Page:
The Triton


Project foreman, engineer McCaskill dies in Bahamas


Project foreman and yacht engineer Michael McCaskill died of a heart attack while at work on a yacht in the Bahamas on July 27. His projects included the three-year rebuild of M/Y Serque. He was 52.

Mr. McCaskill was born at the U.S. Naval Hospital in Portsmouth, Va., and after high school he graduated from the Northwest School of Wooden Boat Building in Port Townsend, Wash. He got his start working on yachts when he was hired on the conversion of a 115-foot Broward into the 133-foot custom M/Y Serque.

Greg Cox was project manager on the yacht at Ocean Marine in Portsmouth when he hired Mr. McCaskill in 2005. Cox now works as a Volvo Penta field service engineer.

“Mike was a huge part of the mechanical aspect of M/Y Serque,” Cox said. “He was lead on the engine room, he did the mechanical and technical side to find a home for everything to meet compliance and the owner’s requirements.”

From the beginning, Cox said he saw Mr. McCaskill had mechanical and problem-solving skills. And he could handle multiple tasks simultaneously.

Michael McCaskill
Dec. 28, 1963 – July 27, 2016

“He was a unique worker, one of the best,” Cox said. “He worked from sunup to sundown. He was task oriented and challenged to get the work done quickly with high quality.”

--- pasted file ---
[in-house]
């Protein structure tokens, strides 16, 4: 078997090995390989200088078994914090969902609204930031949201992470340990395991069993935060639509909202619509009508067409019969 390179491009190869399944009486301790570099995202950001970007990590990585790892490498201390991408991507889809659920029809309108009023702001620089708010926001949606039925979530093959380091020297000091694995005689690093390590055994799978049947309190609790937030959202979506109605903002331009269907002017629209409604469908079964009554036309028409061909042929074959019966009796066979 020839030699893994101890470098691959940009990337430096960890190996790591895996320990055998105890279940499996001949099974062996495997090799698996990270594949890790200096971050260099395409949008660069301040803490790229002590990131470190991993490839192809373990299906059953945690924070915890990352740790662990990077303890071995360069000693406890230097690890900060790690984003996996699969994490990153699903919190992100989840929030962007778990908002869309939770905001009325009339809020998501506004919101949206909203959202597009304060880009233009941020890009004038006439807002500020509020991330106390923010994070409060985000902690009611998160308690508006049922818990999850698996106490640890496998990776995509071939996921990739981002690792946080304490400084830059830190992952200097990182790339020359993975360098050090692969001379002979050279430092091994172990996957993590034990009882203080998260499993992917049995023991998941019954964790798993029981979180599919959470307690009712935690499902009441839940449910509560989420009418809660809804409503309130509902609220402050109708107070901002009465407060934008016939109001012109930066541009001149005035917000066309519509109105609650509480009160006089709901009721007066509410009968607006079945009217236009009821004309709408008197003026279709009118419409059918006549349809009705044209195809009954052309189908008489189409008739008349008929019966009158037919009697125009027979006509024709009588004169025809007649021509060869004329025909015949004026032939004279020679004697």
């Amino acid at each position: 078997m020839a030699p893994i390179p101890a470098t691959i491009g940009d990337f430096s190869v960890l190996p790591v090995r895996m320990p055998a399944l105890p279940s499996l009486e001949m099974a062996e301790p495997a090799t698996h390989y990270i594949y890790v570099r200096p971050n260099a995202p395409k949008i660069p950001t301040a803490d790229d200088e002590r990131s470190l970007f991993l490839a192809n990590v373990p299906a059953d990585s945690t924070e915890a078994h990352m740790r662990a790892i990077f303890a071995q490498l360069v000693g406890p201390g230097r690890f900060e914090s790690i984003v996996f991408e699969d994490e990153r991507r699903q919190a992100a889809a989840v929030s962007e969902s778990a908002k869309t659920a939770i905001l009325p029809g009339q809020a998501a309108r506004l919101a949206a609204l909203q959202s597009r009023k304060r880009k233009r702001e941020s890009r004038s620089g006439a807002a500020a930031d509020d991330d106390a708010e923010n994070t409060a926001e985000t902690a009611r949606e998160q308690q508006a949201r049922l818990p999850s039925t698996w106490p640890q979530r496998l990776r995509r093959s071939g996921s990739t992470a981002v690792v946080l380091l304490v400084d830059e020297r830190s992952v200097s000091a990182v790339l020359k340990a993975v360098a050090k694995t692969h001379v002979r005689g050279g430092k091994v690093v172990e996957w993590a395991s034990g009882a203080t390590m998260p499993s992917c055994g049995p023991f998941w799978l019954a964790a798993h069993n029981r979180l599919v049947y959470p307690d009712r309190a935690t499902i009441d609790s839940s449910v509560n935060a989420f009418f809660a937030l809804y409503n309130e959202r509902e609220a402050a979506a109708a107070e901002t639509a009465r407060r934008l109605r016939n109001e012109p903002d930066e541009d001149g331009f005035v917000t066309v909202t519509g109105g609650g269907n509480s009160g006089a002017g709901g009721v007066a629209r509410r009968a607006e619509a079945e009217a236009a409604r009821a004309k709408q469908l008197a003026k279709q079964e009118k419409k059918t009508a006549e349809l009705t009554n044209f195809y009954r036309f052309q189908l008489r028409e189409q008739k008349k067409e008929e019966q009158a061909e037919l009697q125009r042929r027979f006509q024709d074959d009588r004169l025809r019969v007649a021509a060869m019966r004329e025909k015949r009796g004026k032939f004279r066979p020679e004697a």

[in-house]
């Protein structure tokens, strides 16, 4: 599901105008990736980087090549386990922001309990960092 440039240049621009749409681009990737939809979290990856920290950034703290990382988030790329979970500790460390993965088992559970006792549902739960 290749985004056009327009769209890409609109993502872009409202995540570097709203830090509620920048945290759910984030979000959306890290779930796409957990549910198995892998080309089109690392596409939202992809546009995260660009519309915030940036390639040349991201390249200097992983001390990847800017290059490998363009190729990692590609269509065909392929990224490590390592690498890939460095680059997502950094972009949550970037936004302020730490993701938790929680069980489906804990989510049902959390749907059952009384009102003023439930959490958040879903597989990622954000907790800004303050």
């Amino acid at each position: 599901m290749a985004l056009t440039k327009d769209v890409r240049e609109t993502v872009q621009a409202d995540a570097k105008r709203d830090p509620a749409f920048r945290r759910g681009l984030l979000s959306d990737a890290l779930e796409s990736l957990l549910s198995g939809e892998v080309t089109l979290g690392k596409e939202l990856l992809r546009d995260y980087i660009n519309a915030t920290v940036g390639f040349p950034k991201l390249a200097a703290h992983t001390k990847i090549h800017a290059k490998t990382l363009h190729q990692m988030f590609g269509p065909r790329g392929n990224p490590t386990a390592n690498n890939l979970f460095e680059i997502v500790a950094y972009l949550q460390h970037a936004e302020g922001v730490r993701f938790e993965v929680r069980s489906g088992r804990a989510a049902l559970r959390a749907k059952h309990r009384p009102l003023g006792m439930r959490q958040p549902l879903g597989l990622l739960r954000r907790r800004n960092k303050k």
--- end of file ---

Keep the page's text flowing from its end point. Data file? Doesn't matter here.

Cox said Mr. McCaskill’s strong family background, including his father’s career in the U.S. Navy as commander and instructor, taught Mr. McCaskill how to work in the yachting industry.

“He understood the respect to pay to crew and owners,” Cox said. “Mike’s only negative was paperwork. He was not good at reports, documenting, or email. But he did it verbally or over the phone.”

Michael McCaskill photographed at a Christmas family reunion in Richmond, Va., last year. PHOTO PROVIDED

Michael McCaskill photographed at a Christmas family reunion in Richmond, Va., last year. PHOTO PROVIDED

Steve Hadik, director of Pole Star Maritime in Woolwich, Maine, also worked with Mr. McCaskill during the past decade.

“Mike was a true craftsman and gentle soul,” he said. “I recall gaining instant respect for him when I learned he had apprenticed at the Northwest School of Wooden Boat Building. That’s really coming up through the hawsepipe in my experience.

“Mike was always the go-to guy whenever we needed to know what to do or what to expect,” Hadik said. “He never lost his sense of humor or came off in an overbearing, big-ego way. This, coupled with incredible versatile ability, is unique in our waterfront world, and we will miss him a lot.”

James Myhre, vice president of JM Marine Enterprise in Ft. Lauderdale hired Mr. McCaskill as project foreman for the refit of Scout Base Galveston BaySmart in 2013.

“Mike was indispensable for his wide spectrum of knowledge,” Myhre said. “We took the boat down to bare aluminum. He understood all different aspects of it; the plumbing, the electrical, and he could put it together.

“He was a self-described engineer,

In memory of Michael McCaskill Dec. 28, 1963 - July 27, 2016

In memory of Michael McCaskill
Dec. 28, 1963 – July 27, 2016

we called him our systems engineer,” Myhre said.

John McCaskill said his brother loved his work.

“Mike was master of everything including construction and electrical, and if didn’t, he would strive to know. He had passion.”